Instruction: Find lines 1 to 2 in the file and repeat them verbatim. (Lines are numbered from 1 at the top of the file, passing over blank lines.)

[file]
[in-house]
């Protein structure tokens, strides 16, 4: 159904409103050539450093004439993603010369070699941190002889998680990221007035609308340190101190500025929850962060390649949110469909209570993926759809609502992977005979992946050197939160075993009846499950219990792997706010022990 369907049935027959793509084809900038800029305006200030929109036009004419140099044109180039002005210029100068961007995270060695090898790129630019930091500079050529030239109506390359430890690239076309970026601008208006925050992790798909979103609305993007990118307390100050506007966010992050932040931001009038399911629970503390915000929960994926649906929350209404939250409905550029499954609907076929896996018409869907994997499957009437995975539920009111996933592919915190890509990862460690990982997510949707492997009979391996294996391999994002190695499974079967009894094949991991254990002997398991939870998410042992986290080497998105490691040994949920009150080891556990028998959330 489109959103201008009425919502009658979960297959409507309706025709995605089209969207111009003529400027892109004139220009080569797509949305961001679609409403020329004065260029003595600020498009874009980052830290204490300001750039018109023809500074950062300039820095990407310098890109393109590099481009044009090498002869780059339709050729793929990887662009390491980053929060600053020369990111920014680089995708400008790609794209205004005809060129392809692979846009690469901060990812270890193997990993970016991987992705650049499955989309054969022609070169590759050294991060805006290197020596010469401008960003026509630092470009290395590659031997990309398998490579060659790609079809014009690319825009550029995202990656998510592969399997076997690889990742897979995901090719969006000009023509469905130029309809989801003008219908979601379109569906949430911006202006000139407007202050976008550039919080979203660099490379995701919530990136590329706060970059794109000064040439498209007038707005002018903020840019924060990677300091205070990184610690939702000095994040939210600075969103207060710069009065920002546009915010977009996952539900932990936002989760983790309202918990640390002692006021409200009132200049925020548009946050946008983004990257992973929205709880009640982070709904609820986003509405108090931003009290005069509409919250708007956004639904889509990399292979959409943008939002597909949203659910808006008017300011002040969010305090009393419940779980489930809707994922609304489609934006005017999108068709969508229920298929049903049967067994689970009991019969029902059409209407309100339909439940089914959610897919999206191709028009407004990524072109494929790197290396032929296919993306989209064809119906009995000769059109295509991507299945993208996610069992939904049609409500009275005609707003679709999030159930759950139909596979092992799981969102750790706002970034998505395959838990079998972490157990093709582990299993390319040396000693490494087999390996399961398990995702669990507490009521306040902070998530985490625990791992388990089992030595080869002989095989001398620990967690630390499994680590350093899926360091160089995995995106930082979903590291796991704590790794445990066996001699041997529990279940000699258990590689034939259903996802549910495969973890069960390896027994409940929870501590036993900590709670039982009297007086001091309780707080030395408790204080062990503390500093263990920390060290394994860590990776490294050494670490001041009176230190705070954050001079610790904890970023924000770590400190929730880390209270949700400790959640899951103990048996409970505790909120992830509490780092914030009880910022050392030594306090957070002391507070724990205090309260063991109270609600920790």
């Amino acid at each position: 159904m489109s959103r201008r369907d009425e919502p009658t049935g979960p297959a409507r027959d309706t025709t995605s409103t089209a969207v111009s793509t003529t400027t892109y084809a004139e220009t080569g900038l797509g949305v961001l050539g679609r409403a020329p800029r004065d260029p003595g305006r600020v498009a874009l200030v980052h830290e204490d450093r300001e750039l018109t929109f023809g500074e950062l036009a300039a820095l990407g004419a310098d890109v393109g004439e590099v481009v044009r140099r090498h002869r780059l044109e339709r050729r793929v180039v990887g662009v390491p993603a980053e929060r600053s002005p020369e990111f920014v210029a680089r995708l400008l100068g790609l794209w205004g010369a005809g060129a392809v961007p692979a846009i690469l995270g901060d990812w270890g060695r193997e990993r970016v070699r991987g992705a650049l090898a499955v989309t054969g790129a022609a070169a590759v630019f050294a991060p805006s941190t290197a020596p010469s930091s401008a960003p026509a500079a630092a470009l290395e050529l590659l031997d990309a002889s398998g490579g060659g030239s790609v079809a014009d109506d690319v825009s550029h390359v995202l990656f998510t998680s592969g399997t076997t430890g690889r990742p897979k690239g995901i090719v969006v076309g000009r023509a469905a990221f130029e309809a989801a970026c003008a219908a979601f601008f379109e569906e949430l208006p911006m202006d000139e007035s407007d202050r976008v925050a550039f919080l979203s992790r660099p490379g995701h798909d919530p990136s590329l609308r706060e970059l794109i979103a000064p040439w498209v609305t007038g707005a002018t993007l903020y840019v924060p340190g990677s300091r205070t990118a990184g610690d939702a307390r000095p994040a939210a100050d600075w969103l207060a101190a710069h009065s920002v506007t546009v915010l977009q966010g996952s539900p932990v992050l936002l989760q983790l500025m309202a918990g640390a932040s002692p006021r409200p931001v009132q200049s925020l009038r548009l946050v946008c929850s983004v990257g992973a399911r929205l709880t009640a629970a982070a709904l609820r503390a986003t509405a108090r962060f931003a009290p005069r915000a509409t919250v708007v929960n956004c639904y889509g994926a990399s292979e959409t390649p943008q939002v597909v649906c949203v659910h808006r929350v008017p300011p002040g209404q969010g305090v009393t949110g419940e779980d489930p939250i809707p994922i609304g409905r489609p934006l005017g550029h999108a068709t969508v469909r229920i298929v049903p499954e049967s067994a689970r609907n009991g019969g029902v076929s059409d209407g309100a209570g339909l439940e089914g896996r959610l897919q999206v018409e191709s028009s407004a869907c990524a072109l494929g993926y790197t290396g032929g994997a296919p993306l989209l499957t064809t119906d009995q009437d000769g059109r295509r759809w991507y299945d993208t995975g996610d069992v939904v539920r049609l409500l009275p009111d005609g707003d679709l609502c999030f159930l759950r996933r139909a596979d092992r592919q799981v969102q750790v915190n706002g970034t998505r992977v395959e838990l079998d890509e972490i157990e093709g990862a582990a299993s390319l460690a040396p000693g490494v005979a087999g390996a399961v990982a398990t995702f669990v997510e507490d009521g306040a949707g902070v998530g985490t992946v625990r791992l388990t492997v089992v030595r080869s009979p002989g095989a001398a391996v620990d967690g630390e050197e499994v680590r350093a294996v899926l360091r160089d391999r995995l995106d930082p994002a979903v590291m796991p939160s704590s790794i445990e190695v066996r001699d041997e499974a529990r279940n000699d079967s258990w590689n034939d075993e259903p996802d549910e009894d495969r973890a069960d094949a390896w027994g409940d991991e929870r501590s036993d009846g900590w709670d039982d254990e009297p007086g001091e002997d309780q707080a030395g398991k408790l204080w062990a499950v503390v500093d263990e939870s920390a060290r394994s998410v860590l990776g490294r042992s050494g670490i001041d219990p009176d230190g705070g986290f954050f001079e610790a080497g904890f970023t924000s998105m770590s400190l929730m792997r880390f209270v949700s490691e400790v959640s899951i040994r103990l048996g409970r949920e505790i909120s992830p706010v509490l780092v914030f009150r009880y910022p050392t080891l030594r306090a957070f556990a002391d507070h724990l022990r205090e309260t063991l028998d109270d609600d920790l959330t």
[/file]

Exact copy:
[in-house]
């Protein structure tokens, strides 16, 4: 159904409103050539450093004439993603010369070699941190002889998680990221007035609308340190101190500025929850962060390649949110469909209570993926759809609502992977005979992946050197939160075993009846499950219990792997706010022990 369907049935027959793509084809900038800029305006200030929109036009004419140099044109180039002005210029100068961007995270060695090898790129630019930091500079050529030239109506390359430890690239076309970026601008208006925050992790798909979103609305993007990118307390100050506007966010992050932040931001009038399911629970503390915000929960994926649906929350209404939250409905550029499954609907076929896996018409869907994997499957009437995975539920009111996933592919915190890509990862460690990982997510949707492997009979391996294996391999994002190695499974079967009894094949991991254990002997398991939870998410042992986290080497998105490691040994949920009150080891556990028998959330 489109959103201008009425919502009658979960297959409507309706025709995605089209969207111009003529400027892109004139220009080569797509949305961001679609409403020329004065260029003595600020498009874009980052830290204490300001750039018109023809500074950062300039820095990407310098890109393109590099481009044009090498002869780059339709050729793929990887662009390491980053929060600053020369990111920014680089995708400008790609794209205004005809060129392809692979846009690469901060990812270890193997990993970016991987992705650049499955989309054969022609070169590759050294991060805006290197020596010469401008960003026509630092470009290395590659031997990309398998490579060659790609079809014009690319825009550029995202990656998510592969399997076997690889990742897979995901090719969006000009023509469905130029309809989801003008219908979601379109569906949430911006202006000139407007202050976008550039919080979203660099490379995701919530990136590329706060970059794109000064040439498209007038707005002018903020840019924060990677300091205070990184610690939702000095994040939210600075969103207060710069009065920002546009915010977009996952539900932990936002989760983790309202918990640390002692006021409200009132200049925020548009946050946008983004990257992973929205709880009640982070709904609820986003509405108090931003009290005069509409919250708007956004639904889509990399292979959409943008939002597909949203659910808006008017300011002040969010305090009393419940779980489930809707994922609304489609934006005017999108068709969508229920298929049903049967067994689970009991019969029902059409209407309100339909439940089914959610897919999206191709028009407004990524072109494929790197290396032929296919993306989209064809119906009995000769059109295509991507299945993208996610069992939904049609409500009275005609707003679709999030159930759950139909596979092992799981969102750790706002970034998505395959838990079998972490157990093709582990299993390319040396000693490494087999390996399961398990995702669990507490009521306040902070998530985490625990791992388990089992030595080869002989095989001398620990967690630390499994680590350093899926360091160089995995995106930082979903590291796991704590790794445990066996001699041997529990279940000699258990590689034939259903996802549910495969973890069960390896027994409940929870501590036993900590709670039982009297007086001091309780707080030395408790204080062990503390500093263990920390060290394994860590990776490294050494670490001041009176230190705070954050001079610790904890970023924000770590400190929730880390209270949700400790959640899951103990048996409970505790909120992830509490780092914030009880910022050392030594306090957070002391507070724990205090309260063991109270609600920790």